Hardest to Bear, Easiest to Forget
For Sunday June 4, 2006
Lectionary Readings (Revised Common Lectionary, Year B)
Acts 2:1–21 or Ezekiel 37:1–14
Psalm 104:24–34, 35b
Romans 8:22–27 or Acts 2:1–21
John 15:26–27; 16:4b–15
Pentecost, Sawai Chinnawong (Thailand).
Last summer when my wife and son visited France they left the beaten tourist track to explore the Paris catacombs. In 1786 Monsieur Thiroux de Crosne, Lt. General of the Police, and Monsieur Guillaumot, Inspector General of the Quarries, converted some Roman limestone quarries into a subterranean cemetery. In nearly 200 miles of dark and dank tunnels Parisians have meticulously stacked the skeletal remains of five million people from floor to ceiling in various symmetrical patterns. Graffiti line the narrow passages and low ceilings commenting on the certainty of death and the uncertainty of life: "Crazy that you are, why do you promise yourself to live a long time, you who cannot count on a single day?"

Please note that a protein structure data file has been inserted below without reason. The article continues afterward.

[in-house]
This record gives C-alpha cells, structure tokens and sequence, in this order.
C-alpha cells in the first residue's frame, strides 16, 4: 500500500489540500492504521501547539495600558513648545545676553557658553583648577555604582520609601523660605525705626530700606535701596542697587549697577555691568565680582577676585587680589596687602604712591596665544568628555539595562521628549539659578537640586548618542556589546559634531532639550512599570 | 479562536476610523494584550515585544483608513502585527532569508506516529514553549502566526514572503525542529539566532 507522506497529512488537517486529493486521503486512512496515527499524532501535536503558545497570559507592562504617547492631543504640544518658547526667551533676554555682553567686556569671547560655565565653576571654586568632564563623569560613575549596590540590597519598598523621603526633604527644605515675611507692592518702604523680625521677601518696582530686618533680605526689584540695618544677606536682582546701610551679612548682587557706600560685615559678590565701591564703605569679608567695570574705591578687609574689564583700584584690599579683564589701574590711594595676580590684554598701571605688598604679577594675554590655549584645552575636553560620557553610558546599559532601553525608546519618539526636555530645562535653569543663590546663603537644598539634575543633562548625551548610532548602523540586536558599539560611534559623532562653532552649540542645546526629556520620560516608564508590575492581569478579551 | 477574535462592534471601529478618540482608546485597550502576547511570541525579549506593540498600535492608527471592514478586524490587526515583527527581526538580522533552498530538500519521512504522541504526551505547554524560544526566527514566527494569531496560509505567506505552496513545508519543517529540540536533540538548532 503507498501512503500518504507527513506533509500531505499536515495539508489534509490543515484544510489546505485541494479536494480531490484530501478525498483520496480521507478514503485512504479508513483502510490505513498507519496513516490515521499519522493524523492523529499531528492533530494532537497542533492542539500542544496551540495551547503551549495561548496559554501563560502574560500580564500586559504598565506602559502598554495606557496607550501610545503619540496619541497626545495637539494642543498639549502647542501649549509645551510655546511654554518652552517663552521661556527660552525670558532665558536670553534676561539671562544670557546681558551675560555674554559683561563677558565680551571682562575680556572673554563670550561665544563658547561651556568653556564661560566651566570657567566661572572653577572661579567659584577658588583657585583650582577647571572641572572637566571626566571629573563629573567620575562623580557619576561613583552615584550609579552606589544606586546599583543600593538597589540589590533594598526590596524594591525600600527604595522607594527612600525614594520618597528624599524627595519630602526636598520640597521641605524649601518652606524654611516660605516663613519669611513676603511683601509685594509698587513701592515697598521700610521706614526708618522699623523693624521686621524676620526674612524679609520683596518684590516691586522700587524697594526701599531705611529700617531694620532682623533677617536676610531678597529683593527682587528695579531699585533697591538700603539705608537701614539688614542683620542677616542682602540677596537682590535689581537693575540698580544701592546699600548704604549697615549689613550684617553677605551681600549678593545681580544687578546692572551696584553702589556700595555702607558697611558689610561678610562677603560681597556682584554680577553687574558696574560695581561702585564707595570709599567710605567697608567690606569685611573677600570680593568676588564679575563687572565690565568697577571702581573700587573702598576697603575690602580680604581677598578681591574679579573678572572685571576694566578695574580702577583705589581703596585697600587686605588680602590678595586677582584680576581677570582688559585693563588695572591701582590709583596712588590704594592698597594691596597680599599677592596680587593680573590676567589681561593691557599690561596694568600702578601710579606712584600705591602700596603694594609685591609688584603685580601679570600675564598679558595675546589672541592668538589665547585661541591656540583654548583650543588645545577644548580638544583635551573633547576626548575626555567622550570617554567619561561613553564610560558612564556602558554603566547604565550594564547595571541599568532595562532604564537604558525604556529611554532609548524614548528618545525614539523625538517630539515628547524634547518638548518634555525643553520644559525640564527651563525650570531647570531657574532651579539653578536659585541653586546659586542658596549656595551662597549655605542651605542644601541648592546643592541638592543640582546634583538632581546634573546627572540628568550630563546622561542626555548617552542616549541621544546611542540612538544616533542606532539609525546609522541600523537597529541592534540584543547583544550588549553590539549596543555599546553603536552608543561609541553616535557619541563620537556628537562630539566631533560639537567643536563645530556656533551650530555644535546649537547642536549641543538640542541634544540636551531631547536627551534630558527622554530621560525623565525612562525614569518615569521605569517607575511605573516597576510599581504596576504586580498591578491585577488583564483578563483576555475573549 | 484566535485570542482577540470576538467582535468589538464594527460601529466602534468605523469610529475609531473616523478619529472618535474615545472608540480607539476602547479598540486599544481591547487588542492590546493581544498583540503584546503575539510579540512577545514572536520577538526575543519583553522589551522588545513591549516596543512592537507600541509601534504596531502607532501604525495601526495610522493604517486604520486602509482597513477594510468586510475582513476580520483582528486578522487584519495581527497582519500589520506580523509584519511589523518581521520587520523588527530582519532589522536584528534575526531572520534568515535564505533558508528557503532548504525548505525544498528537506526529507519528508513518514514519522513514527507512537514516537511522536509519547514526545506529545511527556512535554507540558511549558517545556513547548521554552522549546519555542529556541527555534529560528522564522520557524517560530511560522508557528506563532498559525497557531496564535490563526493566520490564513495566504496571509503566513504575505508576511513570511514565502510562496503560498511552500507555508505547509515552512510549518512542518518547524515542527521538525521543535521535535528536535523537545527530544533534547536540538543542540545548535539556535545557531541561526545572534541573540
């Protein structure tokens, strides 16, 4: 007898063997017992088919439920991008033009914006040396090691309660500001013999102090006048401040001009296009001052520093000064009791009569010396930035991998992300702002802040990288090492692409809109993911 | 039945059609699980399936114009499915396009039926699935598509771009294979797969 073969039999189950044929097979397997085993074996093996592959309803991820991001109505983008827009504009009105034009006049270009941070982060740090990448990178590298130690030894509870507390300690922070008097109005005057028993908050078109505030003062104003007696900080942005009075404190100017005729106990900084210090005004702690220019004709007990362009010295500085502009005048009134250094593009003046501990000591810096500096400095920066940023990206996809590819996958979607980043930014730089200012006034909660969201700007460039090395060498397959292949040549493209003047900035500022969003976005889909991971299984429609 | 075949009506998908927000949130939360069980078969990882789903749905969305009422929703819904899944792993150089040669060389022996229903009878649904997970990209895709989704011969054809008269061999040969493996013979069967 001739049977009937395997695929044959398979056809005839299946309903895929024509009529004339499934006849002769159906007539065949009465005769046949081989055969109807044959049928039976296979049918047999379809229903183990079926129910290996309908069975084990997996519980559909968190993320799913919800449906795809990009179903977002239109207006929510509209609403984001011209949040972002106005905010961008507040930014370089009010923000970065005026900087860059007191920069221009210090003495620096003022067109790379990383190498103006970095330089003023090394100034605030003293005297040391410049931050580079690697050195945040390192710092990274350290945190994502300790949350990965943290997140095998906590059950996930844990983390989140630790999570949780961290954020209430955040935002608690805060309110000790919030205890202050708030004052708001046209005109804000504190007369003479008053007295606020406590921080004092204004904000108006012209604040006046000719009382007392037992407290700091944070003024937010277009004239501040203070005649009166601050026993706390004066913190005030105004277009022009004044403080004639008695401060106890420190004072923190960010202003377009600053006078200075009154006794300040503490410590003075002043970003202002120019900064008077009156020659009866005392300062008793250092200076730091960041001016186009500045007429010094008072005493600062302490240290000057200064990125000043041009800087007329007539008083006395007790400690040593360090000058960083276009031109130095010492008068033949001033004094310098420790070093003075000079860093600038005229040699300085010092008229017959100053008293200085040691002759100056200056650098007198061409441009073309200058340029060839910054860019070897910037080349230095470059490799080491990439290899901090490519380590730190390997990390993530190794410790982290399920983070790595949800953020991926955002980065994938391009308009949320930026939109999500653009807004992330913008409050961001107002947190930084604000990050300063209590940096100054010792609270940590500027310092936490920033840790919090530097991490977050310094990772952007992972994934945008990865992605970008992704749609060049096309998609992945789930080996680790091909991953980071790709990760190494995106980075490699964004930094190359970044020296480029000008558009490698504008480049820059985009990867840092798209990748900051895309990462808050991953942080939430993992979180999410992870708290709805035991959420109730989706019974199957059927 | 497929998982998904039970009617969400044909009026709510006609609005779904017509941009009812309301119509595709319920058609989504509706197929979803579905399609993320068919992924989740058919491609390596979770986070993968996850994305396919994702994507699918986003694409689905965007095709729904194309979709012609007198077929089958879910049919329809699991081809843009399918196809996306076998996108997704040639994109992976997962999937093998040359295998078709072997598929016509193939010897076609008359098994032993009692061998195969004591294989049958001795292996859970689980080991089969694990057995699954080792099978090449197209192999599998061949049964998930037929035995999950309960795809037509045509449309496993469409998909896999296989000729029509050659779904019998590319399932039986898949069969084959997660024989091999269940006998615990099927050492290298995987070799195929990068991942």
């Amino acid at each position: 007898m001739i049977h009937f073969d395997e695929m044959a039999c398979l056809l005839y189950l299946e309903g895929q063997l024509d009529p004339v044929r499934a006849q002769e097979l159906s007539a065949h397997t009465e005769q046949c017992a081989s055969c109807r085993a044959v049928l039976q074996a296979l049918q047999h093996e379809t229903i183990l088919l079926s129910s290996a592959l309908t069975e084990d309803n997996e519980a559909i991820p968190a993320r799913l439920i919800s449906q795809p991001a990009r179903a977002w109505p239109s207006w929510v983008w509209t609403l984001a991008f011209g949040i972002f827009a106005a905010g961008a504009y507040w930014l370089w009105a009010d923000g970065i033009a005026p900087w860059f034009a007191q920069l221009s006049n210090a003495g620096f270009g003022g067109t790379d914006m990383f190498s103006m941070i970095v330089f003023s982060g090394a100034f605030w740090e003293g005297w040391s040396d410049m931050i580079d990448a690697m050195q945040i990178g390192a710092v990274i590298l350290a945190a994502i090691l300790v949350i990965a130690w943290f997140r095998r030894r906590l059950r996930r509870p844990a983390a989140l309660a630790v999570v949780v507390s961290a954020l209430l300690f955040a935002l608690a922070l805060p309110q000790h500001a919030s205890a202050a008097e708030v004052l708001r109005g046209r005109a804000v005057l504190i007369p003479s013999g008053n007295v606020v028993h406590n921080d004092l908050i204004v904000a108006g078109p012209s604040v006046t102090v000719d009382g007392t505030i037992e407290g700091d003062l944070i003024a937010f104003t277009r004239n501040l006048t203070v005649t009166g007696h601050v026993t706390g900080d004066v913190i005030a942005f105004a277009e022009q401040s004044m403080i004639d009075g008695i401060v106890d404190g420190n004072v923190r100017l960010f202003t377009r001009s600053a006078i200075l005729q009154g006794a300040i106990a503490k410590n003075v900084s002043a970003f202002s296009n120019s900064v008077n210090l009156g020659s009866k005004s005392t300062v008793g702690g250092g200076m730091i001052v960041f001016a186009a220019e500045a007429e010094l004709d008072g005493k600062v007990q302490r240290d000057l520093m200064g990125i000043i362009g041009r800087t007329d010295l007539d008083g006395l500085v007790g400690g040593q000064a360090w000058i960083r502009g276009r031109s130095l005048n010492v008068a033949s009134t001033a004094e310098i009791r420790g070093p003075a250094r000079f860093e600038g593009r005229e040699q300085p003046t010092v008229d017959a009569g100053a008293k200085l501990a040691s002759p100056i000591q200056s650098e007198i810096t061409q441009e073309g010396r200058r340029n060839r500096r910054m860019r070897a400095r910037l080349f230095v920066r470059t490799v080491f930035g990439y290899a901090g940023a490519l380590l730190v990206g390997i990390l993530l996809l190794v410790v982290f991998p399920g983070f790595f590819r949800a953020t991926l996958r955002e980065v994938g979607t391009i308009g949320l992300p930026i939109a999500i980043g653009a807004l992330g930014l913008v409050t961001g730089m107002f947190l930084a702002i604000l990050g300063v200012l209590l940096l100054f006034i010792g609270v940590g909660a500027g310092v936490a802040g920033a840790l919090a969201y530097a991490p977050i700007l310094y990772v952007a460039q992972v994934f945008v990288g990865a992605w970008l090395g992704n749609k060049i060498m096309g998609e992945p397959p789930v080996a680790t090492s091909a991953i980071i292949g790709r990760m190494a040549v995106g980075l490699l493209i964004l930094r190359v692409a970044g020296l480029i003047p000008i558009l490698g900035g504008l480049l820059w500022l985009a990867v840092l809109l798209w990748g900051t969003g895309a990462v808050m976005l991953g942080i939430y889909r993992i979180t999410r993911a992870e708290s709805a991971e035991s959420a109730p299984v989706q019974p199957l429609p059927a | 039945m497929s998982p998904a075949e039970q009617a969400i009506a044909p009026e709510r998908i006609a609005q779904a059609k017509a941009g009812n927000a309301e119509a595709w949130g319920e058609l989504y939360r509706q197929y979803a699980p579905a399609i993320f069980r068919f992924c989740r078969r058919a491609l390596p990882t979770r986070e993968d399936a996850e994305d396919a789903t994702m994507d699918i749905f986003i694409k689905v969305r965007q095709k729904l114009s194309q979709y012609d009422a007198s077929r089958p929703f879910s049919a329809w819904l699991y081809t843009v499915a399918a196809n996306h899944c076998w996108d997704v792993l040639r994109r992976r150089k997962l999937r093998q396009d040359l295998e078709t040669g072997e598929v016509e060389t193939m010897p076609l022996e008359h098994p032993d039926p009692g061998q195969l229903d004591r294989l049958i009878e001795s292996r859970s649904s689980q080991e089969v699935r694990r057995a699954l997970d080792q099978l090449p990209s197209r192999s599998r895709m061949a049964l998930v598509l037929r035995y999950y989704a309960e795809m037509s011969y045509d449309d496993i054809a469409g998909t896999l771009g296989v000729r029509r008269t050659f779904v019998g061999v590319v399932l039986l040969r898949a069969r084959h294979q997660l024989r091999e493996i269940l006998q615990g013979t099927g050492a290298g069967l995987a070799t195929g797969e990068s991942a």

In an ancient Semitic version of the Paris catacombs, the prophet Ezekiel pictures the nation of Israel as a wasteland of bones scattered across a desert valley (Ezekiel 37). Lifeless, windswept, and eery, "the bones that were very dry" were a metaphor of Israel's exile to pagan Babylon: "Son of man, these bones are the whole house of Israel. They say, 'Our bones are dried up and our hope is gone; we are cut off'" (37:11).
The psalmist and the apostle Paul also describe the shadows of death, futility and hopelessness that can darken our lives. After marveling at the many splendors of creation—the wind and the rain, mountains and valleys, wild donkeys and nesting birds, rock badgers and sea monsters, bread and wine that gladden human hearts—the psalmist switches gears. He acknowledges the radical dependence and ultimate contingency of all life:
These all look to you
to give them their food at the proper time.
When you give it to them,
they gather it up;
when you open your hand,
they are satisfied with good things.
When you hide your face,
they are terrified;
when you take away their breath,
they die and return to the dust. (Psalm 104:27–29 NIV)
Paul likewise paints a sober picture of the entire cosmos. For now, he says, all creation waits, subject to frustration and in bondage to decay. "The whole creation," he writes, "groans as in the pains of childbirth right up to the present time." Turning from the cosmic to the personal, Paul says that our lives are characterized by weakness, ignorance and pain. Like the entire cosmos, we too "groan inwardly" (Romans 8:22–27).